On January 15, 2016, we celebrated an important anniversary.
It was the 10th anniversary of us going live from our new main broadcast studio!
Twelve years ago, back in 2004, we began investigating ways to improve our broadcast facilities. We were slated to become a “beta test site” for some new studio equipment manufactured by the Cleveland-based Telos Systems. The size and amount of equipment we would be obtaining led us to consider building a brand new studio space.
At the time, our main broadcast studio was the size of a large walk-in closet. The configuration of the room was such that if you wanted to interview someone, you had to turn around 180-degrees away from the controls to look the person in the face. We couldn’t have more than 3 or 4 people in the studio without body odor and personal space becoming a major factor. We could have solo artists come down and perform, but any group larger than a duo had to be put in another studio.
We finally determined that we could take over a section of the vinyl music library to build the studio, once we moved the records elsewhere in the station facility.
After the records were moved, we built a cardboard mock-up of what the new studio and furniture would look like as we finalized our plans.
|July 18, 2005||July 18, 2005|
Construction on the new studio began in the Summer of 2005.
Various construction contractors arranged through Case Western Reserve University did the work to build the walls, and install carpeting, electrical wiring, and air conditioning.
They started with cutting a whole in the wall of our lobby. This would become the window into the new studio which you can see in the empty space through the hole.
Here’s the view from the other side, looking out into the lobby! (By the way, through the window, that’s the late Stella Salamone of “Wrath of the Thrash Queen/Domestic Decay”)
Here’s the framing of the walls of the studio. This area would later become the “back wall” where the rack for new music now sits.
|September 28, 2005||October 4, 2005|
|October 9, 2005||October 21, 2005||October 28, 2005|
The studio furniture was built by Studio Technology in Pennsylvania. They are the same company who built the radio studio at the Rock and Roll Hall of Fame and at various XM and Sirius Radio studios. They had been building the furniture at their shop through September and October of 2005. They delivered and installed the new furniture on November 3, 2005.
Next, the all-volunteer WRUW Tech Crew stepped in to do the studio wiring and configuration.
WRUW’s core build-out crew consisted of station volunteers. The core crew included Technical Director David Caban who designed all the wiring and configurations, General Manager Tim O’Connor, and crew members Sam Harmon, Amy Harmon, and Amaury Rolin. They all spent many weekends and long weeknights at the station. On special “general help days”, other staff members came down to measure wire, drill holes and make the new studio a reality.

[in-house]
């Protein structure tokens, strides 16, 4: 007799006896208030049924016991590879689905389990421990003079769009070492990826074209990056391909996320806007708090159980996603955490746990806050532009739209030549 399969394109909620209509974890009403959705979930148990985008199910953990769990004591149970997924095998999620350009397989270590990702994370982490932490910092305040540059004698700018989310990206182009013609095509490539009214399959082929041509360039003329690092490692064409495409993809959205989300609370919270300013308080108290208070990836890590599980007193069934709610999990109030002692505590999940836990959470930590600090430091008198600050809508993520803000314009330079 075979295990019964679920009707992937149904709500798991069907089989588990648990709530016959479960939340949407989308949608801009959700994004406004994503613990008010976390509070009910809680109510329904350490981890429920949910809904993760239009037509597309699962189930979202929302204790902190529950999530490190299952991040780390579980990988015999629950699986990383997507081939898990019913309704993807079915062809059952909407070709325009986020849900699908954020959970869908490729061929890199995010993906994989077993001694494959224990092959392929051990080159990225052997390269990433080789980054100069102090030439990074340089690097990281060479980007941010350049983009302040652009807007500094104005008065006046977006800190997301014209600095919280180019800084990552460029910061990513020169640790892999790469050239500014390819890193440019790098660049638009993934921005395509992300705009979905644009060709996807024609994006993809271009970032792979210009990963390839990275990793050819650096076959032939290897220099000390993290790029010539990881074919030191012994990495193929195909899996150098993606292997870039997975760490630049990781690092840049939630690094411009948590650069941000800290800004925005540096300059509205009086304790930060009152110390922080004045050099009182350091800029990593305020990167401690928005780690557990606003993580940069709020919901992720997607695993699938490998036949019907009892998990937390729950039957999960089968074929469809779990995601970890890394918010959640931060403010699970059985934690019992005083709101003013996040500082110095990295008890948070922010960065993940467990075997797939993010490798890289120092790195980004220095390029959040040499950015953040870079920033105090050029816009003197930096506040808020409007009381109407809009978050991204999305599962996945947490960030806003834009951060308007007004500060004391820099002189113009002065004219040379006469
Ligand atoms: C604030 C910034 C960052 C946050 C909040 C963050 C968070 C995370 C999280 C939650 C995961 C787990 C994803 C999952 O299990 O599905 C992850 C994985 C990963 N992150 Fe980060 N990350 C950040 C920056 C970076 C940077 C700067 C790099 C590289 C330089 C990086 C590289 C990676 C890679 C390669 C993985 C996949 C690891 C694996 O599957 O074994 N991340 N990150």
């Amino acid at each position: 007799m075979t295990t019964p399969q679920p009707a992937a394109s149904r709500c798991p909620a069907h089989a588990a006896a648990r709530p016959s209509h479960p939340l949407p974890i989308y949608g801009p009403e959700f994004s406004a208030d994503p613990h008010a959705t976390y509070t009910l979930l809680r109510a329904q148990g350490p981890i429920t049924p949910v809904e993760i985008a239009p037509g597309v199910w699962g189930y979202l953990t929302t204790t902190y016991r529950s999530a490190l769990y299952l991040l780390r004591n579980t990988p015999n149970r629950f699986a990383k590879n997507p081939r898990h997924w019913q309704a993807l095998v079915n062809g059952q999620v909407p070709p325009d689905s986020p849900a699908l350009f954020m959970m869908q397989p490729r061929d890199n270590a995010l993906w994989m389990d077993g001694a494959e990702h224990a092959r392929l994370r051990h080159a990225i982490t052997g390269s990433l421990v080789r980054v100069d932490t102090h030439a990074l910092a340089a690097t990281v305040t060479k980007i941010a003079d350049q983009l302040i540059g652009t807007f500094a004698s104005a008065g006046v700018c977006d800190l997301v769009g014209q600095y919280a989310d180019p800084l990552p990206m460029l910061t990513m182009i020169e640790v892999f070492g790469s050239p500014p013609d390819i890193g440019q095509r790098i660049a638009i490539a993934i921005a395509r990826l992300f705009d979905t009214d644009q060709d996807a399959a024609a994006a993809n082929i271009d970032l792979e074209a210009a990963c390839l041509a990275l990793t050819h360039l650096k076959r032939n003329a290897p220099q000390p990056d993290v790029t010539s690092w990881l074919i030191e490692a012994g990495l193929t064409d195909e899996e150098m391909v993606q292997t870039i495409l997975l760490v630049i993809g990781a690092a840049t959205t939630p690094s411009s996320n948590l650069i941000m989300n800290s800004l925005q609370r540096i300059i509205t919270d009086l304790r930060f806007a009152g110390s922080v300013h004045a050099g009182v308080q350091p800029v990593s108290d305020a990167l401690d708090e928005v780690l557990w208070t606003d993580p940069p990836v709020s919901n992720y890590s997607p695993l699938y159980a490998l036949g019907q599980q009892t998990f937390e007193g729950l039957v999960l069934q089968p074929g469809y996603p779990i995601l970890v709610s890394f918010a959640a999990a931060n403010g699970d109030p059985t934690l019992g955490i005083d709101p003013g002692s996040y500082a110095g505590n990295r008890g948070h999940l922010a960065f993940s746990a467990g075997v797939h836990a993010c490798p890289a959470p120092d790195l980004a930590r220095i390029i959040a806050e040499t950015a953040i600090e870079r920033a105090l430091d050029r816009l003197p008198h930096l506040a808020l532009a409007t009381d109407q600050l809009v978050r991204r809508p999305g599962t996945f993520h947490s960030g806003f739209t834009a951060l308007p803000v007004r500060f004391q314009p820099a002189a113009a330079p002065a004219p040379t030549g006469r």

Here are members of the staff running some of the wires from the studio to the office. Ace Kumar and Amaury Rolin are getting rained on with dust.
There would be several more weeks of wiring, drilling, and gnashing of teeth in frustration.
Finally, after months of effort through the Fall of 2005, the new studio was done!
The show “The Cream of Broccoli Radio Hour” had the auspicious honor of being the last show broadcast from our “old” studio. The new studio went live on Sunday, January 15, 2006, at 12 noon, with David Caban’s show “Sunday Matinee”.
We draped a red bow across the new mixing console so we could “cut the ribbon” near the start of the show to honor all the hard work from our staff members.
At 12 noon, General Manager Tim O’Connor pressed the button to put the new studio on the air for regular broadcasts.
A couple dozen staff members showed up to witness the first broadcast from the new studio. They filled the studio, hallways, and main lobby of the station.
Partway into the first hour of the show, Technical Director David Caban cut the ribbon to signify that the studio was officially “open” for regular broadcasts.
Ten years has flown by so quickly!
Since that marvelous occasion 10 years ago, we have upgraded various equipment in the studio to keep pace with new technology and sources of content.
We’ve installed new CD players … new CD burners … a new phone interface system … added Skype for long-distance interviews … and switched a lot of our music library to digital playback requiring a third computer monitor on the desktop. (Notice only two monitors in the pictures above!)
We have been able to bring you amazing show content we couldn’t easily do before.
We have been able to have musicians comfortably perform in the studio, whether solo artists or small ensembles.
We’ve been able to bring you great interview shows and discussions thanks to the space to host people at multiple microphones.
Overall, we’ve been able to bring you better radio programming than ever for the past 10 years.
Thanks for your financial contributions to helping us be the greatest non-commercial station in Northeast Ohio!
Happy anniversary to our main broadcast studio!